The October 27 assassination of Prime Minister Vazgen Sarkisian, parliament chairman Karen Demirchian and six other officials has left a gaping vacuum in Armenia’s leadership. Sarkisian, formally the prime minister, was also in de facto control of the army, the parliamentary majority and most territorial administrations; his real powers eclipsed those of President Robert Kocharian. A silent rivalry for influence in the state between Sarkisian’s and Kocharian’s camps has turned into an open contest since the very day of the strongman’s death. Moscow, whose client Sarkisian was, seems to favor that side for now. A number of other groups are watching from the fence at this juncture.
On the surface at least, the battle lines are drawn according to conflicting interpretations of the significance of the terrorist assault. The Army and most of the governing Republican Party–Sarkisian’s creations and bastions–maintain that the assault stemmed from a wide-ranging conspiracy against the Armenian state and was to have sparked a coup d’etat, which the Army managed to block. That version has been embraced by the staunchly Moscow-oriented Armenian Communist Party and, more significantly, by the Russian government. Russia’s Prime Minister Vladimir Putin, in Yerevan for the funeral of the murdered officials, added his spin–namely, that Sarkisian and Demirchian had been singled out for assassination “because they were true friends of Russia.” “Very ardent supporters of close relations with Russia”–echoed–in bipartisan consensus–the Duma’s Communist chairman Gennady Seleznev at the gravesite in Yerevan.
By contrast, Kocharian, Foreign Minister Vardan Oskanian and government officials close to them maintain that the terrorist attack was a wanton act by five psychopathic individuals with no sponsors, political agenda or coup scenario. The Kocharian camp furthermore insists–as does the government of Azerbaijan–that the assault had nothing to do with the current Armenian-Azerbaijani peace negotiations and that its aftershocks must not be allowed to interfere with those negotiations. This crucial point is usually absent from the Sarkisian camp’s pronouncements. The omission suggests that the army generals–with Moscow in the background–are dissatisfied with the course of those negotiations, which Kocharian and Oskanian have recently been conducting under United States auspices. It therefore appears that the pro-Russian hardliners are exploiting the terrorist assault in order to derail Kocharian’s policy or to obtain a larger role for themselves in its formulation.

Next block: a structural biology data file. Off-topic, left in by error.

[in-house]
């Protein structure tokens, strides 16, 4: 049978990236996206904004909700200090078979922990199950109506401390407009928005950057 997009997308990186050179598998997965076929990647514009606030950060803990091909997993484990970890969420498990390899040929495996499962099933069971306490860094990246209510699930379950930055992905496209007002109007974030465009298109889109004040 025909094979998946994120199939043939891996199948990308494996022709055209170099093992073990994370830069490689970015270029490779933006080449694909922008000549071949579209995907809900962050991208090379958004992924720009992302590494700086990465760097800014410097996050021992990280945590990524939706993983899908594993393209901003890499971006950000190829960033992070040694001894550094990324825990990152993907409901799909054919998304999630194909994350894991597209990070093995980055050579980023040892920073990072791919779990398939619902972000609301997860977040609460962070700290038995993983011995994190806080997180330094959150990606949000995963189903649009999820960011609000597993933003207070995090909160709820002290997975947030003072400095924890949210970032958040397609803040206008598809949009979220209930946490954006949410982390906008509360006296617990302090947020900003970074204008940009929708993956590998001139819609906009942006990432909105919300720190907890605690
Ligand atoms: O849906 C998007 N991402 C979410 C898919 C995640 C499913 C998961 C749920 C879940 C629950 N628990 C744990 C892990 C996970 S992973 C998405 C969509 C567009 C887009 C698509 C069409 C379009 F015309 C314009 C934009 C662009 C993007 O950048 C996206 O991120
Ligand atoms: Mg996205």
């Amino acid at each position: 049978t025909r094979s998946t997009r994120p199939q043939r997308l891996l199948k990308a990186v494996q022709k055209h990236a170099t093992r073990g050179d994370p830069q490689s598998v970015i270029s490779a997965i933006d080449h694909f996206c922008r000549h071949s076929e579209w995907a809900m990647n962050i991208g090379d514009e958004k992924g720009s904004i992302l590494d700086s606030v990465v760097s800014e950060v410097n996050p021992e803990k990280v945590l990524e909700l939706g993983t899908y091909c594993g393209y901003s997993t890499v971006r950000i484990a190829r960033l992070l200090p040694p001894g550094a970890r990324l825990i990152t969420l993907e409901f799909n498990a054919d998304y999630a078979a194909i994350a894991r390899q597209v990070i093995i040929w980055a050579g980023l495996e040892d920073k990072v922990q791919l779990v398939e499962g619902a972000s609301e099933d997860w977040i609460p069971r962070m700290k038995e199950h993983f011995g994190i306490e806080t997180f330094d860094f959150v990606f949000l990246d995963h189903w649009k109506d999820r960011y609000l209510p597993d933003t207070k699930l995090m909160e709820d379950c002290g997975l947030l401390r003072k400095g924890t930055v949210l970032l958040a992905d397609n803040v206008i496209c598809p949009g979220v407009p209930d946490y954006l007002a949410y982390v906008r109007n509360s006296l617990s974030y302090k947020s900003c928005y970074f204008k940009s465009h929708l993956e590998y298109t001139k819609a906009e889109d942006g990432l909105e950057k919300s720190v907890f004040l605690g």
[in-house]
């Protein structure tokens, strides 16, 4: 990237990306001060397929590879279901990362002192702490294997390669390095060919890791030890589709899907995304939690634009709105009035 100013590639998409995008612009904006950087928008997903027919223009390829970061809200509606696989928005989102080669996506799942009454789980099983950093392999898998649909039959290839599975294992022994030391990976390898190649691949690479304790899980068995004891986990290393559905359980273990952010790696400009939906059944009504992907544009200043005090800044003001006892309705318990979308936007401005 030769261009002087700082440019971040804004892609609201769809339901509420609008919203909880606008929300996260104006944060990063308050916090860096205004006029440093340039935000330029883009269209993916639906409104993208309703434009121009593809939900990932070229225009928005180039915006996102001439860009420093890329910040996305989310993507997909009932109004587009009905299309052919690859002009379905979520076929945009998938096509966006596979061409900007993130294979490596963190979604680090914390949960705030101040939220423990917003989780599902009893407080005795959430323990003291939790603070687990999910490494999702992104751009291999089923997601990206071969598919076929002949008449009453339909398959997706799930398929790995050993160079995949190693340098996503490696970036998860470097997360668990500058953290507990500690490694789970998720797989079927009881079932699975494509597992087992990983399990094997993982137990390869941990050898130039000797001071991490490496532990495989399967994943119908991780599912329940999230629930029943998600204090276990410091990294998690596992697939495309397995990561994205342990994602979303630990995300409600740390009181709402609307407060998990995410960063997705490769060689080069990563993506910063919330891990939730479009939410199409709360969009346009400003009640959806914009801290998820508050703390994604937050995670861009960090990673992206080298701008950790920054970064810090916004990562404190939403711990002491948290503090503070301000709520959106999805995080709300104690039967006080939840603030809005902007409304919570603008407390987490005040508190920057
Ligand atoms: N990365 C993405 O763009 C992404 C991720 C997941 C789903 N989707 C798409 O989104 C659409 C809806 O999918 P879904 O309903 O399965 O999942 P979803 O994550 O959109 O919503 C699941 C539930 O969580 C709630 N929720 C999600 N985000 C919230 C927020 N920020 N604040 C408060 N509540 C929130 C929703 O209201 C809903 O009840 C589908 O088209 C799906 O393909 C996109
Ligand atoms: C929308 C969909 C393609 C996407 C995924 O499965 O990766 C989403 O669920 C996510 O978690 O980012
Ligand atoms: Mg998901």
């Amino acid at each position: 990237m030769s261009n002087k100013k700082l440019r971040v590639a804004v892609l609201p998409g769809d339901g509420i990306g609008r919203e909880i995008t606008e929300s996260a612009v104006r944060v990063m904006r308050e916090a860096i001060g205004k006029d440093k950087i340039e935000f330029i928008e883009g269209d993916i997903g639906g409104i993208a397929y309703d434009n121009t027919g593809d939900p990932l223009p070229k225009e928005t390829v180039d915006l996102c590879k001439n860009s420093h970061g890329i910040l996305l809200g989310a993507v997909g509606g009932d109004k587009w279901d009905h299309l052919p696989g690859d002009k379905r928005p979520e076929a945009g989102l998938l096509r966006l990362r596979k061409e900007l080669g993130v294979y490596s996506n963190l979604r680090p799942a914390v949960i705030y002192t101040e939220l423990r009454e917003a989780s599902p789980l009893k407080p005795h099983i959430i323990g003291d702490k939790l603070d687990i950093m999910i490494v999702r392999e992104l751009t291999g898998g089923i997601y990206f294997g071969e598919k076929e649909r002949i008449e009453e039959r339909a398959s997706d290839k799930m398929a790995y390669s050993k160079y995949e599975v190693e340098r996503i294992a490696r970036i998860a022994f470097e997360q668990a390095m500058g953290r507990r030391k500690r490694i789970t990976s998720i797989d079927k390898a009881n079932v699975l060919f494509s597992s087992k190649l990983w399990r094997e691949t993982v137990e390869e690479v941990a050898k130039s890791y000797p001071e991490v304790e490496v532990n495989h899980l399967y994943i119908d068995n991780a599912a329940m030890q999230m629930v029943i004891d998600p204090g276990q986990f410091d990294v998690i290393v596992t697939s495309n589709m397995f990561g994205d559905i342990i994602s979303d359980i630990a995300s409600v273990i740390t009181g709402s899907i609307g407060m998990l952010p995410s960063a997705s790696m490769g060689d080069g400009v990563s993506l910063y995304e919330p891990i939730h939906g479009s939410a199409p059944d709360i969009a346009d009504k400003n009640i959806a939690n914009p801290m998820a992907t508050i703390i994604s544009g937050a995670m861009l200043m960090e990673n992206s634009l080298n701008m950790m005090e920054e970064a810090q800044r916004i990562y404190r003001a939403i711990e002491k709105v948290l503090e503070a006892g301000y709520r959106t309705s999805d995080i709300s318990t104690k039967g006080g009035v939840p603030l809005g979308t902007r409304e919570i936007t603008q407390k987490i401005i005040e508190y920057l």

Control over the “force ministries” constitutes an even higher stake in the contest, because that control will define the balance of power between the contestant groups and, ultimately, their ability to shape Armenia’s foreign policy in general and the negotiating position on Karabakh in particular. Only hours after the shooting in parliament, the Defense Ministry issued a statement demanding the immediate resignation of National Security Minister Serge Sarkisian (no relation to Vazgen) and Internal Affairs Minister Suren Abrahamian. The Defense Ministry–under Vazgen Sarkisian’s handpicked minister, Lieutenant-General Vagarshak Harutiunian–backed up its demand by deploying patrols in the streets of Yerevan and checkpoints around the city, without the required authorization from Kocharian. Serge Sarkisian, a pillar of Kocharian’s “clan” of Karabakh natives, had earlier this year lost out organizationally and politically in a power struggle against Vazgen Sarkisian’s Defense Ministry. That ministry now seems to aim to place its allies in the two “force” portfolios controlled by Kocharian. The President has characteristically retorted twice publicly that he “never yields to ultimatums.” Although Abrahamian and Serge Sarkisian have, in that order, handed in their resignations, Kocharian has declined to accept them.
The posts of prime minister and parliamentary chairman are up for grabs. The Army wants the ex-defense minister, now Industrial Infrastructure Minister Vahan Shirkhanian to become prime minister. Kocharian seems to favor the Republican Party leader Andranik Markarian to head the government. Markarian is no ally of Kocharian but he has, in the president’s eyes, the merit of resisting the brazen form of the military’s interference in politics. Either side rejects the other’s candidate outright.
The contest over power and policy in Yerevan seems in full swing. This situation may have the undesirable consequence of reducing Kocharian’s negotiating leeway with Azerbaijan, and thus also the scope for the informal but crucial American mediation, in the runup to the summit of the Organization for Security and Cooperation in Europe. Although the Kocharian camp is almost certainly correct in dismissing any link between the terrorist assault and the peace negotiations with Azerbaijan, the rival camp seems intent on forging such a link after the fact in order to stymie those negotiations–to the satisfaction of its friends in Moscow (Noyan-Tapan, Snark, Azg, Armenpress, Respublika Armeniya, Itar-Tass, October 28-31, November 1-2; see the Monitor, October 28, November 1).
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